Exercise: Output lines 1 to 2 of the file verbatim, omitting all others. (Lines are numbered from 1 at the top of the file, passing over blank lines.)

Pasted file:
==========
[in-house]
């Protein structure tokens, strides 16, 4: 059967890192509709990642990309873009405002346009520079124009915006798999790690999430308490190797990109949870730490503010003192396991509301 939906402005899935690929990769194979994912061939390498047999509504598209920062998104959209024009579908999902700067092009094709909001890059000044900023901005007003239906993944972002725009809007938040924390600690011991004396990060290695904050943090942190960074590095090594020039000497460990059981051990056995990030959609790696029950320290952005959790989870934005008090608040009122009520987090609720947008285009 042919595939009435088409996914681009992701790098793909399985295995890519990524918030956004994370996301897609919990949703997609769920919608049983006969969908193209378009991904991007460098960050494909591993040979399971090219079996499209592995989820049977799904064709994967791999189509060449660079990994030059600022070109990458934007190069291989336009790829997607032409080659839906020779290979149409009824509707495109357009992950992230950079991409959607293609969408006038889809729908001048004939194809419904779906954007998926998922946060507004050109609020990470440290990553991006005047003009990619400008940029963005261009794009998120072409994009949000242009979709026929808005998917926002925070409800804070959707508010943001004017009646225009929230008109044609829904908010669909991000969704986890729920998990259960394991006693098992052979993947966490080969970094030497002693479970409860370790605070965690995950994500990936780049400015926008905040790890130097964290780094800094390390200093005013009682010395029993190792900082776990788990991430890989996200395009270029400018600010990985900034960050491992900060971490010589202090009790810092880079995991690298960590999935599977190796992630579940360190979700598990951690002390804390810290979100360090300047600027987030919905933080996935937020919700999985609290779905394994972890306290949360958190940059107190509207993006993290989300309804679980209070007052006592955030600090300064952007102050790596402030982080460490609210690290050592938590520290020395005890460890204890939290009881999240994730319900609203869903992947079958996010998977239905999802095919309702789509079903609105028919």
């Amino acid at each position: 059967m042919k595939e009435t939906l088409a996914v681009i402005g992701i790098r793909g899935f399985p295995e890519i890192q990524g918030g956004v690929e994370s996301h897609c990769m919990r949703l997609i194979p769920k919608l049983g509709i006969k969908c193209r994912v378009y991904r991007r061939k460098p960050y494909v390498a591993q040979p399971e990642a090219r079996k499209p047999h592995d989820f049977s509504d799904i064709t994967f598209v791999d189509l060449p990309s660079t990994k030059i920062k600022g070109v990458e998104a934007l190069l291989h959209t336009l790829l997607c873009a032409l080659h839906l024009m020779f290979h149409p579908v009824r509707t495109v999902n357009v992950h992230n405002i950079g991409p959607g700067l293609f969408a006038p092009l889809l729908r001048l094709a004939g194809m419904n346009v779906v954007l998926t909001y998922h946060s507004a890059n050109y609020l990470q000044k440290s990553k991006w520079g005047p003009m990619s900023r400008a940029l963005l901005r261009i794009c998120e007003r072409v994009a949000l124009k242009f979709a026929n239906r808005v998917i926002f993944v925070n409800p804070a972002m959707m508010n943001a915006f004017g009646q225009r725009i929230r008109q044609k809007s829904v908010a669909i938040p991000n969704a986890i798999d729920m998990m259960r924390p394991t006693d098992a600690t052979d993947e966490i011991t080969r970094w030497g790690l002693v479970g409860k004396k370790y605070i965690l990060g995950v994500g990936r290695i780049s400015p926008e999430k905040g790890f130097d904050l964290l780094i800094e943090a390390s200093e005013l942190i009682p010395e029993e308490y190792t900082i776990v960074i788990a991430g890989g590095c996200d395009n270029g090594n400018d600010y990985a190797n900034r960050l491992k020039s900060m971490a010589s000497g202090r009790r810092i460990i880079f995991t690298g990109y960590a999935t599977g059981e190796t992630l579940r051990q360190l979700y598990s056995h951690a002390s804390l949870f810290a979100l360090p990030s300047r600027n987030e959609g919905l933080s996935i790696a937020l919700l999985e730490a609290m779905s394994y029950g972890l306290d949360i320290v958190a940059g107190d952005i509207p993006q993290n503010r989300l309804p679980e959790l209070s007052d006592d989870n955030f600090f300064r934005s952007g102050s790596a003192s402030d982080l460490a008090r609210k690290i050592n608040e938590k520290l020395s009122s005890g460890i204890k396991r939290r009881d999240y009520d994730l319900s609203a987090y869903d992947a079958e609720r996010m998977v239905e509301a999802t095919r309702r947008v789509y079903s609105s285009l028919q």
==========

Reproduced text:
[in-house]
């Protein structure tokens, strides 16, 4: 059967890192509709990642990309873009405002346009520079124009915006798999790690999430308490190797990109949870730490503010003192396991509301 939906402005899935690929990769194979994912061939390498047999509504598209920062998104959209024009579908999902700067092009094709909001890059000044900023901005007003239906993944972002725009809007938040924390600690011991004396990060290695904050943090942190960074590095090594020039000497460990059981051990056995990030959609790696029950320290952005959790989870934005008090608040009122009520987090609720947008285009 042919595939009435088409996914681009992701790098793909399985295995890519990524918030956004994370996301897609919990949703997609769920919608049983006969969908193209378009991904991007460098960050494909591993040979399971090219079996499209592995989820049977799904064709994967791999189509060449660079990994030059600022070109990458934007190069291989336009790829997607032409080659839906020779290979149409009824509707495109357009992950992230950079991409959607293609969408006038889809729908001048004939194809419904779906954007998926998922946060507004050109609020990470440290990553991006005047003009990619400008940029963005261009794009998120072409994009949000242009979709026929808005998917926002925070409800804070959707508010943001004017009646225009929230008109044609829904908010669909991000969704986890729920998990259960394991006693098992052979993947966490080969970094030497002693479970409860370790605070965690995950994500990936780049400015926008905040790890130097964290780094800094390390200093005013009682010395029993190792900082776990788990991430890989996200395009270029400018600010990985900034960050491992900060971490010589202090009790810092880079995991690298960590999935599977190796992630579940360190979700598990951690002390804390810290979100360090300047600027987030919905933080996935937020919700999985609290779905394994972890306290949360958190940059107190509207993006993290989300309804679980209070007052006592955030600090300064952007102050790596402030982080460490609210690290050592938590520290020395005890460890204890939290009881999240994730319900609203869903992947079958996010998977239905999802095919309702789509079903609105028919």